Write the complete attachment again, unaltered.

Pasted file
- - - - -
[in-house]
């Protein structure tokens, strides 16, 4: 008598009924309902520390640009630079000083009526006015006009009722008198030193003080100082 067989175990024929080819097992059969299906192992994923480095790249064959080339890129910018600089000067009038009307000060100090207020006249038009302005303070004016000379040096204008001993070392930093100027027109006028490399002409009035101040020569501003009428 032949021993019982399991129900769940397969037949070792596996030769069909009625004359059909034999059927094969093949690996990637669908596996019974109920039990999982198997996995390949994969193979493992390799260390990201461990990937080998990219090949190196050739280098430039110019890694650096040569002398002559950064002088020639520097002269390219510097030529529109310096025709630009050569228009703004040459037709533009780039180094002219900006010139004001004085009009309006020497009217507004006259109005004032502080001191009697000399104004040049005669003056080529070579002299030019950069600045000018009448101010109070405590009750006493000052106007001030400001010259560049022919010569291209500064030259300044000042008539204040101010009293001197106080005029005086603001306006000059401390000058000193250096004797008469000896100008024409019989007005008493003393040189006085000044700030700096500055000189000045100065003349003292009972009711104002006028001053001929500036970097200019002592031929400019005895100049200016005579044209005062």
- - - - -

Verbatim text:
[in-house]
């Protein structure tokens, strides 16, 4: 008598009924309902520390640009630079000083009526006015006009009722008198030193003080100082 067989175990024929080819097992059969299906192992994923480095790249064959080339890129910018600089000067009038009307000060100090207020006249038009302005303070004016000379040096204008001993070392930093100027027109006028490399002409009035101040020569501003009428 032949021993019982399991129900769940397969037949070792596996030769069909009625004359059909034999059927094969093949690996990637669908596996019974109920039990999982198997996995390949994969193979493992390799260390990201461990990937080998990219090949190196050739280098430039110019890694650096040569002398002559950064002088020639520097002269390219510097030529529109310096025709630009050569228009703004040459037709533009780039180094002219900006010139004001004085009009309006020497009217507004006259109005004032502080001191009697000399104004040049005669003056080529070579002299030019950069600045000018009448101010109070405590009750006493000052106007001030400001010259560049022919010569291209500064030259300044000042008539204040101010009293001197106080005029005086603001306006000059401390000058000193250096004797008469000896100008024409019989007005008493003393040189006085000044700030700096500055000189000045100065003349003292009972009711104002006028001053001929500036970097200019002592031929400019005895100049200016005579044209005062």